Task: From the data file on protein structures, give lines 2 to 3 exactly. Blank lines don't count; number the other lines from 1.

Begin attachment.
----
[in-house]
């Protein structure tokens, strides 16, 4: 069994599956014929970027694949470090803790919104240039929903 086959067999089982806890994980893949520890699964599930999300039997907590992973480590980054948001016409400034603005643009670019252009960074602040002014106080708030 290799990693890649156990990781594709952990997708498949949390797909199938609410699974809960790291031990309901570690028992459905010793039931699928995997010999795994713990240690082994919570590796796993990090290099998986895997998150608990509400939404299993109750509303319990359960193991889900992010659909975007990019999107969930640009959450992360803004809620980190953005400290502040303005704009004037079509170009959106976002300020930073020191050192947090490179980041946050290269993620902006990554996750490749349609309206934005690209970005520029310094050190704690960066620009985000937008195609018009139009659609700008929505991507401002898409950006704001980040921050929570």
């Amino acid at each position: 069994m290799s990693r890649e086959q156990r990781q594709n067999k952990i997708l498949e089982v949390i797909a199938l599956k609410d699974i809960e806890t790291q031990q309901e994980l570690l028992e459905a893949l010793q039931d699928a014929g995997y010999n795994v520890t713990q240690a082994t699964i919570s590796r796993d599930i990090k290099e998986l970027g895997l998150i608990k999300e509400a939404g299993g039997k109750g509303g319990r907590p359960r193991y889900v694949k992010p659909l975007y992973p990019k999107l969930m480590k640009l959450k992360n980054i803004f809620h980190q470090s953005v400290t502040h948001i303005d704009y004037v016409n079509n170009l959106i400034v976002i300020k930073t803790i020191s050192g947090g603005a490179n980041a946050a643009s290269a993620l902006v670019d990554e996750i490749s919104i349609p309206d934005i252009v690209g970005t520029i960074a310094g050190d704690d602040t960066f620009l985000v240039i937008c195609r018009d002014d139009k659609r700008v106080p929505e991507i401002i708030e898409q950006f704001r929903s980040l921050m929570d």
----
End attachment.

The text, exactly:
């Protein structure tokens, strides 16, 4: 069994599956014929970027694949470090803790919104240039929903 086959067999089982806890994980893949520890699964599930999300039997907590992973480590980054948001016409400034603005643009670019252009960074602040002014106080708030 290799990693890649156990990781594709952990997708498949949390797909199938609410699974809960790291031990309901570690028992459905010793039931699928995997010999795994713990240690082994919570590796796993990090290099998986895997998150608990509400939404299993109750509303319990359960193991889900992010659909975007990019999107969930640009959450992360803004809620980190953005400290502040303005704009004037079509170009959106976002300020930073020191050192947090490179980041946050290269993620902006990554996750490749349609309206934005690209970005520029310094050190704690960066620009985000937008195609018009139009659609700008929505991507401002898409950006704001980040921050929570």
């Amino acid at each position: 069994m290799s990693r890649e086959q156990r990781q594709n067999k952990i997708l498949e089982v949390i797909a199938l599956k609410d699974i809960e806890t790291q031990q309901e994980l570690l028992e459905a893949l010793q039931d699928a014929g995997y010999n795994v520890t713990q240690a082994t699964i919570s590796r796993d599930i990090k290099e998986l970027g895997l998150i608990k999300e509400a939404g299993g039997k109750g509303g319990r907590p359960r193991y889900v694949k992010p659909l975007y992973p990019k999107l969930m480590k640009l959450k992360n980054i803004f809620h980190q470090s953005v400290t502040h948001i303005d704009y004037v016409n079509n170009l959106i400034v976002i300020k930073t803790i020191s050192g947090g603005a490179n980041a946050a643009s290269a993620l902006v670019d990554e996750i490749s919104i349609p309206d934005i252009v690209g970005t520029i960074a310094g050190d704690d602040t960066f620009l985000v240039i937008c195609r018009d002014d139009k659609r700008v106080p929505e991507i401002i708030e898409q950006f704001r929903s980040l921050m929570d």